When you invest in early-stage companies, you can often take advantage of tax reliefs.
And once you've invested, either directly into a qualifying venture or through a SEIS fund, the next step is to claim your tax relief.
However, not many people know what to consider when claiming their SEIS tax relief.
This article explains the six things you need to consider before claiming your SEIS tax relief.
Claiming taxes relief for SEIS
With the Seed Enterprise Investment Scheme (SEIS), investors, including directors, can get a 50% tax relief on investments up to £100,000 and a Capital Gains Tax (CGT) exemption on any gains on SEIS shares.
To be eligible for income tax relief, your shares must be new, paid in full and in cash (not any other assets).
But before claiming your SEIS tax relief, below are the six things you need to consider.
Things You Need To Consider Before Claiming Tax Relief For SEIS
1. What is carryback for SEIS
A carryback allows all or a part of the cost of shares bought in one tax year as though you purchased them in the prior tax year. The relief is then applied to the income tax liability from the previous year instead of the tax year the shares were acquired. The overriding limit for each year's relief determines this.
A 'carry back' facility is available with SEIS and EIS investments. The tax relief from the previous year can be used to offset income tax as long as you have enough SEIS allowance in the year you want to 'carry back' to.
2. How to do ASA's work for SEIS tax relief
Advance subscription agreements (ASAs) are sometimes used to quickly raise capital for a company when it's difficult to determine its value shares. ASA allows you to pay a subscription fee to a company at an early stage, with the shares to be issued later.
Like a convertible loan note, ASA is also a way for a startup to acquire a quick injection of cash because it tends to be a relatively short agreement that is easier to negotiate. Its advantage over a convertible loan note is that, unlike a convertible loan note, interest can't be charged for the investment under the ASA to still qualify for SEIS tax reliefs, and an investor can't ask for their money back.
If you're an investor, you may choose ASA since the shares issued per ASA are usually issued at a discount. And unlike a convertible loan note, you can still benefit from SEIS tax reliefs when the shares are issued if the ASA is properly constructed.
3. When to expect to receive your SEIS3 certificates
A SEIS3 certificate is a document issued by the company you've invested in containing essential information about your investment. It's usually received three months after the round is officially closed.
When investing through a fund, such as a venture capital trust, investors can expect a SEIS3 form for each of the underlying companies within it (unlike when investing directly into a company with SEIS), so it's essential to have all relevant sheets on hand.
4. Which tax year your SEIS certificate is for
SEIS3 certificates are associated with the tax year shares are issued by the corresponding companies and not the date of the investment or the date certificates are issued.
5. Where you can make your SEIS income tax relief claim
SEIS income tax relief can be claimed either on your paper tax return, online when submitting your self-assessment tax return, or by mail using pages 3 and 4 of the SEIS3 certificates.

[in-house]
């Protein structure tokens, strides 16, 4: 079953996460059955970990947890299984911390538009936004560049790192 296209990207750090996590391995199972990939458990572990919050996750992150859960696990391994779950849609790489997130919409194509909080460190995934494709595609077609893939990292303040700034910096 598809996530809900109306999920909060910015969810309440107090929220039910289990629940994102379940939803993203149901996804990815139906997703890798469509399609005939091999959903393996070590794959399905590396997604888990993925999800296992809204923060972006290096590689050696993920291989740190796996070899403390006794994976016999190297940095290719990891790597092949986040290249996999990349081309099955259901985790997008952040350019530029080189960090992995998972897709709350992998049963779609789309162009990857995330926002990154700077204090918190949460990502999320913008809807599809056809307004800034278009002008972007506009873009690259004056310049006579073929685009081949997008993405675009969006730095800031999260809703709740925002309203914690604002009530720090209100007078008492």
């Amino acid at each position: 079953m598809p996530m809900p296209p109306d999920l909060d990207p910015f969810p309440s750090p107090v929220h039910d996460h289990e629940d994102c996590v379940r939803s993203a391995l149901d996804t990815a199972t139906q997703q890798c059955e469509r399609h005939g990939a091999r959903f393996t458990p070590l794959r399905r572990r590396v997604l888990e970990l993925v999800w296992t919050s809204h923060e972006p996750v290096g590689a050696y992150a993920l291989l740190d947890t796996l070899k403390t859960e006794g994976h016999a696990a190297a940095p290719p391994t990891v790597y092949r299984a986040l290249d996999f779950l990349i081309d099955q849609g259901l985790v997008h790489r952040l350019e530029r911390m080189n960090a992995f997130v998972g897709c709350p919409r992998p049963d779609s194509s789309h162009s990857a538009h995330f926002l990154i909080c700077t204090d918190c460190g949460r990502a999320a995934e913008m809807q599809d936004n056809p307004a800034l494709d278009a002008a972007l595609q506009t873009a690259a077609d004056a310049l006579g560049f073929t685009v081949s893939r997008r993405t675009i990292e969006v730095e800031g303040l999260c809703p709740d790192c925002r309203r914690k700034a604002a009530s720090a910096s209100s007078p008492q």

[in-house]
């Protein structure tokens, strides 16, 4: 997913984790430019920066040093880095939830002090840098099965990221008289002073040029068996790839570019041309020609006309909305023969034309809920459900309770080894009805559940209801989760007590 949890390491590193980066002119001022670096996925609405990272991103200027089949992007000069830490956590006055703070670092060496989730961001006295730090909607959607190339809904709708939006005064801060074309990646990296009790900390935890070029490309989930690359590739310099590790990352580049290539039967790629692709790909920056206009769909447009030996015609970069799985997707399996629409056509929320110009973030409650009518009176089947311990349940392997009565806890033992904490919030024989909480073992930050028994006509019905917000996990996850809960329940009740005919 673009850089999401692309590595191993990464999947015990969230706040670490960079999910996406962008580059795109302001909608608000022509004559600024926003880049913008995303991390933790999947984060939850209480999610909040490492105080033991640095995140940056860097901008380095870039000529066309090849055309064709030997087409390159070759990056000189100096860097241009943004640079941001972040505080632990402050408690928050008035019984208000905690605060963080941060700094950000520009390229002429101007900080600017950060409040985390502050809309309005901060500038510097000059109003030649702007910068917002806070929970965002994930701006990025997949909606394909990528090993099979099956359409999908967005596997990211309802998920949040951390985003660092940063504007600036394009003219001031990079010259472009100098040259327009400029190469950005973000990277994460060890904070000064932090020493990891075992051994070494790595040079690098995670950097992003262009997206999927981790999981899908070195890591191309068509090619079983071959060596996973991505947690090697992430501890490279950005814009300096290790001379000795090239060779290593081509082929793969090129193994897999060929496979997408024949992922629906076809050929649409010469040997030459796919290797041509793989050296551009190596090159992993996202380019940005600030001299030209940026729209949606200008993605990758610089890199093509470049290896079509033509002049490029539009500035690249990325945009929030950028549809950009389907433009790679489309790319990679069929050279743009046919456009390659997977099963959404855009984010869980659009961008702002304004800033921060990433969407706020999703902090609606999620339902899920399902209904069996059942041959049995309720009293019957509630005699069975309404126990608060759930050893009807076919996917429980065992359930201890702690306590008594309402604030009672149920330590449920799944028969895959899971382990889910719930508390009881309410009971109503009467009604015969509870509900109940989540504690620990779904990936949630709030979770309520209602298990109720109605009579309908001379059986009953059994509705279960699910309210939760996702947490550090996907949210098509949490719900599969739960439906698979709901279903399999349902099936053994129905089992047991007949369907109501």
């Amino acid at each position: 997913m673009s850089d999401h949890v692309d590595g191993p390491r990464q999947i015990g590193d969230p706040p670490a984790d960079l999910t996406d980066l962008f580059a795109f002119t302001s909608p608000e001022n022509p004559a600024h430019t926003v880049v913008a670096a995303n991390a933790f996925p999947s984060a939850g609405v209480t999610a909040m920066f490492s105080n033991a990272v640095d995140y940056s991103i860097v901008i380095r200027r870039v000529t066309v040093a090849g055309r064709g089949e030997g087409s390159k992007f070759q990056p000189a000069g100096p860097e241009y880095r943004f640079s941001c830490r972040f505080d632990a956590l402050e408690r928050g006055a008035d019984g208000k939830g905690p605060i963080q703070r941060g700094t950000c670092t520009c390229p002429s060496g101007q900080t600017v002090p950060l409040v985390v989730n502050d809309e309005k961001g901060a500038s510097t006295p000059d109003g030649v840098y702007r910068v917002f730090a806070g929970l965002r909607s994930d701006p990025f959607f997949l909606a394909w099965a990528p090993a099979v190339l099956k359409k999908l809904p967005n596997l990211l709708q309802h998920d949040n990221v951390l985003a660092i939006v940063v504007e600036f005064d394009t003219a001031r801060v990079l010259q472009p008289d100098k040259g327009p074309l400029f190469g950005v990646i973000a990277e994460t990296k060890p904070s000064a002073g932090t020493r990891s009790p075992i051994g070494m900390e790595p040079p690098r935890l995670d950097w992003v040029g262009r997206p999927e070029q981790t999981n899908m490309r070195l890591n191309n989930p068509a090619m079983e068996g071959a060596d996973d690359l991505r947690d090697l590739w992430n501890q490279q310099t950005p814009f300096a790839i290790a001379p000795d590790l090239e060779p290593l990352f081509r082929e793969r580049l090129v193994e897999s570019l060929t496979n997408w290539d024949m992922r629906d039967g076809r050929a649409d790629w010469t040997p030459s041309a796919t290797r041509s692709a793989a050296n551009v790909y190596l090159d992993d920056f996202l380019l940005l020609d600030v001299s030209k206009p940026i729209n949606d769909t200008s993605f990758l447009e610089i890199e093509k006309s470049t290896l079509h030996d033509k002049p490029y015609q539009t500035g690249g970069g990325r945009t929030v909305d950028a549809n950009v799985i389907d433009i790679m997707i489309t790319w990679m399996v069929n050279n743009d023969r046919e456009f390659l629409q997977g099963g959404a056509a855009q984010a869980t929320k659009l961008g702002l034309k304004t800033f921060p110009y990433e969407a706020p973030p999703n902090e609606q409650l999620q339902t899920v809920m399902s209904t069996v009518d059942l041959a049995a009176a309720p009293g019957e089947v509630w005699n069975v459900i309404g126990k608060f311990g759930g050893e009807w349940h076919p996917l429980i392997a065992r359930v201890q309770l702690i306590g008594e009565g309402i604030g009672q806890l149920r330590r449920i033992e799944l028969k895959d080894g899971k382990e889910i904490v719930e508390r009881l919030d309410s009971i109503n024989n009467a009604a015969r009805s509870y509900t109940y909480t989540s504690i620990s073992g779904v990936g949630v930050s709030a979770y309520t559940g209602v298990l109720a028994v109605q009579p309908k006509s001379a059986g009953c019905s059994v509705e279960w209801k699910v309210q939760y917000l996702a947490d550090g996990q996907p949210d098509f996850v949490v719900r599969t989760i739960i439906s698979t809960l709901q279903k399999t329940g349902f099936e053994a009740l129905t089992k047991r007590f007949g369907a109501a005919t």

You can read more about filing your SEIS, and EIS claims here.
6. Claiming SEIS relief on joint shares
When shares are issued to joint owners (such as a husband and wife), they are treated as though they had subscribed the same amount for the same number of shares.
For example, if £4,000 is paid for 4,000 shares by you and your spouse, each person is considered to have paid £2,000 for 4,000 shares, even if one paid the total cost.
To claim relief, each joint owner should obtain Form SEIS3.
Who can't claim income tax relief on SEIS
SEIS relief applies only to individuals (and not, for example, companies or trusts).
You can't qualify for SEIS Tax Relief if:
- You're "connected" to the company you've invested in by significant financial interest or employment (paid company director, partner, or employee).
- You have a 30% or greater interest in the company or any of its subsidiaries (voting rights, share capital, and the rights to assets).
- Uses SEIS to avoid tax.
- You invest via a third party when you have a substantial interest in the SEIS company.
- You get a better loan based on the SEIS investment at better terms than if you had not invested.
- The investment offers a guaranteed return, a plan to sell shares on a specific date, or protections against normal commercial risks relating to startup investments.
- Someone else has an option to buy the shares.
SEIS offers various benefits to startups and their investors.
However, investments carry some degree of risk.
While outlining some of the things you need in claiming your SEIS tax relief, this piece doesn't qualify as tax advice.
Before investing, it can be worthwhile to speak to a qualified tax professional to ensure you make the best use of the range of tax reliefs on offer, or you may ask and schedule an appointment with us today.
Located in the heart of London, our team specialises in the government initiatives of the SEIS. Our platform also connects angel investors and founders, specialising in creating purposeful, considered partnerships that drive profit and growth.
Rest assured that our team will be with you at every step of your investment journey.